#the reset

Today, Tuesday 6 July 2021 at 11am we are conducting a two minute ‘lights out’ protest in our outlets. We hope many other hospitality businesses will be doing the same and that our customers will be sympathetic to our actions as it will also ultimately affect them. This action is aimed at raising awareness about the government’s proposed changes to the immigration rules, which will affect skilled migrants currently working in New Zealand and most likely prevent many others from ever coming here.

We, like many other hospitality business owners, and the industry representation of the Restaurant Association of New Zealand, are very worried that these changes will have severe negative effects on our industry as well as many other industries that currently employ skilled migrants, i.e. healthcare, childcare, aged care, construction, horticulture, all will all feel this change in policy most acutely.

The proposal by Immigration NZ

On 7 May I attended a webinar held by Immigration NZ that laid out the changes proposed to the rules that govern, who is allowed to come to NZ to work and who isn’t. Briefly summarized they consist of three major changes.
From the 1st of November 2021:

  1. All employers, who wish to employ skilled migrants need to become accredited. That means employers must prove in principle that they are good employers that play by the rules.
  2. Skilled migrants who do not earn double the median wage (currently $53,040 per annum, so $106,080 per annum) will only be eligible for a one year visa, with two rights of renewal and then they have to return to wherever they came from.
  3. Residency work for migrants earning less than double the median wage ($106,080 p.a.) will no longer be possible.

The proposed changes can be found here:
https://www.immigration.govt.nz/employ-migrants/introducing-new-accreditation-and-single-work-visa

Are these good ideas?

To answer this question, we need to ask ourselves what will the outcomes be, should these ideas become the new rules.

Should all employers, who want to employ migrant become accredited?

I believe that that is a good idea. In fact, our bakery has already been an accredited employer under the old voluntary accreditation scheme since 2019. Accreditation is going to ensure that everybody plays by the rules of being a responsible employer and those, who do not play by the rules and do exploit migrant workers, will have a much tougher time in doing so. So the new rule will level the playing field for everyone and will hopefully eliminate bad faith actors.
So, I am all for an accreditation system for employers!

So what about point 2 and 3?

In our industry a reasonable proportion of workers come from outside of New Zealand. Especially in Auckland and Wellington. Hospitality in most Western countries’ main cities is like this. Why? Maybe, because if you speak enough of the language you can work in hospitality in almost any country. If you are a waitress or waiter and you are good with people and enjoy the active, on-your-feet style of work it is relatively easy to pick up a job. If you are a chef, pastry chef, or baker, you can work almost anywhere, even with limited language skills. Because it is about making food and all people everywhere in the world eat. The work suits people, who are not highly academic, those who do not enjoy studying and reading and passing exams. Not everyone can be a lawyer, doctor, scientist or engineer and not everyone wants to study humanities, or sees themselves as a creative thinker, or aspires to become a designer or marketing guru.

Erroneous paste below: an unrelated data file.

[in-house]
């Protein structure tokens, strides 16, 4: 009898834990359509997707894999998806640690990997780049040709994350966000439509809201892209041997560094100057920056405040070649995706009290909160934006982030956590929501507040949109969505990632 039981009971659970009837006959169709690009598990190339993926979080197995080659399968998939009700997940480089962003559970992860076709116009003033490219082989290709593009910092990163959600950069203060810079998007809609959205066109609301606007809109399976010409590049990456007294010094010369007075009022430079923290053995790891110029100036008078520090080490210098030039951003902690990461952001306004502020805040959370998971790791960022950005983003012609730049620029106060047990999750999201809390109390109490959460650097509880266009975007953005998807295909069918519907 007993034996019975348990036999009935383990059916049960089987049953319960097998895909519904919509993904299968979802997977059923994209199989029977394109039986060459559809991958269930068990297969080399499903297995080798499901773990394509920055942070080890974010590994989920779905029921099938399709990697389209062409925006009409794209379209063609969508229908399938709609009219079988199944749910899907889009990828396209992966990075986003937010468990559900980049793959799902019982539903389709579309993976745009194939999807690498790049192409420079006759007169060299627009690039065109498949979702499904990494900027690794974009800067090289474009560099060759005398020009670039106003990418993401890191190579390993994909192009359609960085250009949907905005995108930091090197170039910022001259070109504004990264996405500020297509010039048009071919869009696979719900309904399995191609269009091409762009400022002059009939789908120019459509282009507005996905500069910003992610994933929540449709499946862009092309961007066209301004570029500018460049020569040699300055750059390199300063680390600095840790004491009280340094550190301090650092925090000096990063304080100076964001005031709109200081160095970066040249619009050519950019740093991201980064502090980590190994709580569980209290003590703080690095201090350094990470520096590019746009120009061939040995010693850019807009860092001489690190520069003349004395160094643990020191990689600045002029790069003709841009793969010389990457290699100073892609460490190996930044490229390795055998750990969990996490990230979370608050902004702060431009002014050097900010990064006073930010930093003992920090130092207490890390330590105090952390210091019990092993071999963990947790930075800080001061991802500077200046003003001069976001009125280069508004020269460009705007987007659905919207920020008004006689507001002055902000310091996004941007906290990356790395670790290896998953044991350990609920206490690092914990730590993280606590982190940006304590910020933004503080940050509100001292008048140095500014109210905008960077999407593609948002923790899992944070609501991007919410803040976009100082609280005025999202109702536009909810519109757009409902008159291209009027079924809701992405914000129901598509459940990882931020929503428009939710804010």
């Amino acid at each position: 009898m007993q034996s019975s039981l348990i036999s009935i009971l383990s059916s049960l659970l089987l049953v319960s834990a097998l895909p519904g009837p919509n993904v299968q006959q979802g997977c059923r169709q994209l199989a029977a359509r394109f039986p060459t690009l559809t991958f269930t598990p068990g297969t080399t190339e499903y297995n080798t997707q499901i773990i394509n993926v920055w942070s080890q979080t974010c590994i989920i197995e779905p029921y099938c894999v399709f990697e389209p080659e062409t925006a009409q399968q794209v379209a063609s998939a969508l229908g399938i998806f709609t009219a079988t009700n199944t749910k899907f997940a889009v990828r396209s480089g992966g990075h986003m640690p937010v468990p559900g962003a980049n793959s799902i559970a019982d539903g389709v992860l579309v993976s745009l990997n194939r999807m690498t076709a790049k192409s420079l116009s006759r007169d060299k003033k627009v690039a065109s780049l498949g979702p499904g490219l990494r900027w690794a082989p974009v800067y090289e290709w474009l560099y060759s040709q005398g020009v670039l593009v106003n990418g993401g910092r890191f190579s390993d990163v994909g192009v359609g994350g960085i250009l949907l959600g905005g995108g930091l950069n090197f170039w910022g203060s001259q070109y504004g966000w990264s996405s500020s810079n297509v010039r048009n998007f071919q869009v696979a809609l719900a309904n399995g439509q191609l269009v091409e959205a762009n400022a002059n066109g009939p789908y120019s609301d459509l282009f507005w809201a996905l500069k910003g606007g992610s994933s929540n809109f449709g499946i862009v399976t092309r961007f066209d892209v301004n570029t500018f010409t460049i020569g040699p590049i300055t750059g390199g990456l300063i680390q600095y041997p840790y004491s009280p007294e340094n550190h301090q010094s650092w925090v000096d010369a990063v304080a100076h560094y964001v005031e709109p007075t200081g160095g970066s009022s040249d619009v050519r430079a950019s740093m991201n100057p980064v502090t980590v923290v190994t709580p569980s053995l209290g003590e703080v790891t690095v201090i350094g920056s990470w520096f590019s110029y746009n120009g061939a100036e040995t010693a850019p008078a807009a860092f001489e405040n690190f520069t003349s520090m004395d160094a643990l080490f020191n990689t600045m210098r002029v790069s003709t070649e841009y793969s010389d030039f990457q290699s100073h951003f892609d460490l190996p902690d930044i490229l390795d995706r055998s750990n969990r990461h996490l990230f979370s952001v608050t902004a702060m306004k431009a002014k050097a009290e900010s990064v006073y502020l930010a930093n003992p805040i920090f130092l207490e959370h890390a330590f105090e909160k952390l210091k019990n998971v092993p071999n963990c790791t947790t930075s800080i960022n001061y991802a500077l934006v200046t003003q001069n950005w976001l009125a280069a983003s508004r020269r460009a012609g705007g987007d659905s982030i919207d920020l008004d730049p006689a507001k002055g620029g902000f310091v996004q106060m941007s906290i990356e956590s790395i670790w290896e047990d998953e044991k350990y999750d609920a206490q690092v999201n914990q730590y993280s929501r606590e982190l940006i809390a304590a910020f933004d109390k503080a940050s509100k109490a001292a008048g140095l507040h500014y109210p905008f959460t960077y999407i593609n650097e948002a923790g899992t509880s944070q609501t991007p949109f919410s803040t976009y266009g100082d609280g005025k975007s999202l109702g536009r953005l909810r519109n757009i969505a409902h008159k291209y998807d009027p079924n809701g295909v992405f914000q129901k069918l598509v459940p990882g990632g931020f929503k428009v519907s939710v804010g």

In short hospitality is a people industry, where you work with lots of people and you work directly for people. We make food and serve it to people with gratitude. It is meaningful work. You interact with customers and they will let you know pretty soon, if they are happy or unhappy with the product and the service. It is fast paced, direct and fun, it is an age old profession and will never go away as long as we human needs to eat.

Has the high proportion of migrant workers suppressed wages in the service industries?

Here in New Zealand we are lucky to have a great school system with public schools that are excellent (for the most part). My oldest son goes to Mount Albert Grammar School in Auckland and my youngest will go there next year too. It’s a big public school with nearly 4000 students. They have many different options for courses and the extracurricular programme is stunning. When I went to school in Germany nothing of the kind was offered at any public school anywhere, only expensive private schools (of which there are very few in Germany) would have come anywhere near that, if they even did. The teachers are engaging, the curriculum offers a broad range of subjects, the school cares about its students. I don’t think that there are many countries in the world, where public schools are this good. So we are privileged.

New Zealand’s public schools are excellent at bringing kids up to university entrance levels. If we collectively think that’s a good thing and we want our kids to go down that route, we need to ask ourselves, where the workers are going to come from for the jobs that do not require university education!

In NZ most high schools focus very much on academic achievement and push the kids to do well, so they reach university entrance level and pursue higher education. Mt. Albert Grammar prides itself to score high on or above the national average for NCEA level scores, excellence endorsements, and scholarships. 68.1% of its students reach university entrance. What this means is the system has gotten very good at bringing youngsters up to a level, where pursuing a university education is possible and it definitely gears them to think it is desirable. Academic success is widely celebrated.

However, we have many jobs that need doing that cannot easily be automated in the near future and that do no require a university degree. Apprenticeships would be much better suited to provide skills and education for jobs with highly practical aspects. But these careers are not highlighted as desirable anymore. Or so it seems.